Run time: 8 seconds
July 3, 2015 6:41 AM   Subscribe

 
Creator: Dylan Marron, aka Carlos from Welcome to Night Vale.
posted by damayanti at 7:00 AM on July 3, 2015 [8 favorites]


Did you watch the videos? #enoughsaid
posted by Potomac Avenue at 7:04 AM on July 3, 2015


Into the Woods. Heh.

That said, I wonder how this would play differently if it was "Every single word spoken (or sung) by a non-desi person in [Bollywood Film]" or "Every single word spoken by a not ethnically Korean person in [Korean film].
posted by leotrotsky at 7:12 AM on July 3, 2015 [8 favorites]


This is brilliant! Can't wait to see this fill out.
posted by oceanjesse at 7:16 AM on July 3, 2015


This is one of those things where you don't notice the problem in isolation, but when you see the patterns of marginalization it starts to become way more clear.
posted by Potomac Avenue at 7:17 AM on July 3, 2015 [12 favorites]


That said, I wonder how this would play differently if...

Let's just not, okay?
posted by Etrigan at 7:18 AM on July 3, 2015 [100 favorites]


The Fault in Our Stars one really highlights something I call the X-Files Effect. None of the main or recurring characters are POC so every time you need a throwaway smart-person-in-a-lab-coat character you make them a POC to even the score.
posted by phunniemee at 7:19 AM on July 3, 2015 [24 favorites]


Leotrotsky: these are all American films, not Films of the Caucasus.
posted by Potomac Avenue at 7:19 AM on July 3, 2015 [57 favorites]


The United States is a majority caucasian country, but is much more racially diverse than either India or Korea. There is such a thing as ethnically Korean or ethnically Indian, but not ethnically American. And white people do make a fairly regular appearance in Hindi films that I've seen - which I'd attribute to the same cultural hegemony Marron seems to be pointing out.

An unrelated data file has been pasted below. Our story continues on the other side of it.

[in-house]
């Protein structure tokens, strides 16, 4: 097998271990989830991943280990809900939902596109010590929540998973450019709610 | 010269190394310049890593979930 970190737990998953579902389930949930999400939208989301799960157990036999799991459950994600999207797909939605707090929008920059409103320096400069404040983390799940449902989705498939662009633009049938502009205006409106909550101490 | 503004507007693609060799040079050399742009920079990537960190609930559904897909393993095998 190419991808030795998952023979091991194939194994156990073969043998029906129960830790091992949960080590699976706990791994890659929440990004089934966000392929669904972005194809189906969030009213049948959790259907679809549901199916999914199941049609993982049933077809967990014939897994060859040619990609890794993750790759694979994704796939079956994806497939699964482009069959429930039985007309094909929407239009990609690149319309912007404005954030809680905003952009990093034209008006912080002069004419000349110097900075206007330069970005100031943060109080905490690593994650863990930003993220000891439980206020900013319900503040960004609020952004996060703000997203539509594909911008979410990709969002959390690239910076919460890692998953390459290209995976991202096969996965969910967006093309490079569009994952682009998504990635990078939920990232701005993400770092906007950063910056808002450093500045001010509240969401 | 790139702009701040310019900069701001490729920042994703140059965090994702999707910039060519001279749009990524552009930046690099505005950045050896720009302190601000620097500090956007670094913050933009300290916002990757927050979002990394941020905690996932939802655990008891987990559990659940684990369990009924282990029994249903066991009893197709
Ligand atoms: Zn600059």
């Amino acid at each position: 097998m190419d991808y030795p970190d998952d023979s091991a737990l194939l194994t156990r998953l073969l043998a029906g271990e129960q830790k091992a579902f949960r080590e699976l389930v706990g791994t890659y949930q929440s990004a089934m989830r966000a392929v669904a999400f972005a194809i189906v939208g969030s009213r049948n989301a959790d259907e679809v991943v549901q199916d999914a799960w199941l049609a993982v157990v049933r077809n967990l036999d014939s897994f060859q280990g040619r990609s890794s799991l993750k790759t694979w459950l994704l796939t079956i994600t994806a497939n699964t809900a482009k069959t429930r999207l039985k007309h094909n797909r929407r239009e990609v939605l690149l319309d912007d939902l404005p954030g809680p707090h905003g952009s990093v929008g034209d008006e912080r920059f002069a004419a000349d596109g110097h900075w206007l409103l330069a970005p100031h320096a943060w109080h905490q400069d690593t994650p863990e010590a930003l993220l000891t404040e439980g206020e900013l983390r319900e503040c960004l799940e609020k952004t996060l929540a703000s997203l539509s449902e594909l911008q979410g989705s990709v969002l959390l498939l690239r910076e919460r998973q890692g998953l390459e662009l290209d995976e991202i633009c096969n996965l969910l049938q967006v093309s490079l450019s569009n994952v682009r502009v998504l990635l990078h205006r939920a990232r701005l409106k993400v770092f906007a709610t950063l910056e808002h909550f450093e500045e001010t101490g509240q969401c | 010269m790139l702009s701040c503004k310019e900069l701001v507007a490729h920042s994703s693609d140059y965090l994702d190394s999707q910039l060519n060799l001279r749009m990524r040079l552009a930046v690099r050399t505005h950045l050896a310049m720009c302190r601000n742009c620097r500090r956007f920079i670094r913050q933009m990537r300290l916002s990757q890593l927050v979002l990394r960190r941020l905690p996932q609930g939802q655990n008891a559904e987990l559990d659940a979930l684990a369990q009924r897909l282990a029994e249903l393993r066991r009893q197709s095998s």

posted by callistus at 7:20 AM on July 3, 2015 [13 favorites]


Yeah last I checked America was not 99% ethnically white
posted by showbiz_liz at 7:21 AM on July 3, 2015 [12 favorites]


That said, I wonder how this would play differently if...

pretty different
posted by danb at 7:23 AM on July 3, 2015 [12 favorites]


But what if you have a scene where you don't have a cop, doctor, or cool club Dj? That's where 100% of POC work, so
posted by Potomac Avenue at 7:24 AM on July 3, 2015 [1 favorite]


This could be even more effective if they tackled a few mainstream movies that inspire a lot of devotion in people. I'd like to see them try "The Big Lebowski."
posted by demonic winged headgear at 7:30 AM on July 3, 2015 [6 favorites]


There is such a thing as ethnically Korean or ethnically Indian, but not ethnically American

*Cough*
posted by Holy Zarquon's Singing Fish at 7:30 AM on July 3, 2015 [38 favorites]


(Of course, "every single word spoken by an ethnically American person in [film]" would generally have a 0 runtime too, but that goes hand in hand with the idea that Native Americans, despite the name, might as well be immigrants in their own homeland.)
posted by Holy Zarquon's Singing Fish at 7:37 AM on July 3, 2015 [23 favorites]


This could be even more effective if they tackled a few mainstream movies that inspire a lot of devotion in people. I'd like to see them try "The Big Lebowski."

...The only non-white person in The Big Lebowski I can think of is the guy that pees on The Dude's rug.
posted by Elementary Penguin at 7:37 AM on July 3, 2015


Man, this is great. What a fantastic way to make the point. As noted Pototmac Avenue, seeing this all at once really drives it home.

Now if there was only something we could *do* about it..........
posted by Frayed Knot at 7:39 AM on July 3, 2015 [1 favorite]


Does John Turturro in brownface count?
posted by Potomac Avenue at 7:40 AM on July 3, 2015


Only if Mickey Rooney counts for Breakfast At Tiffany's.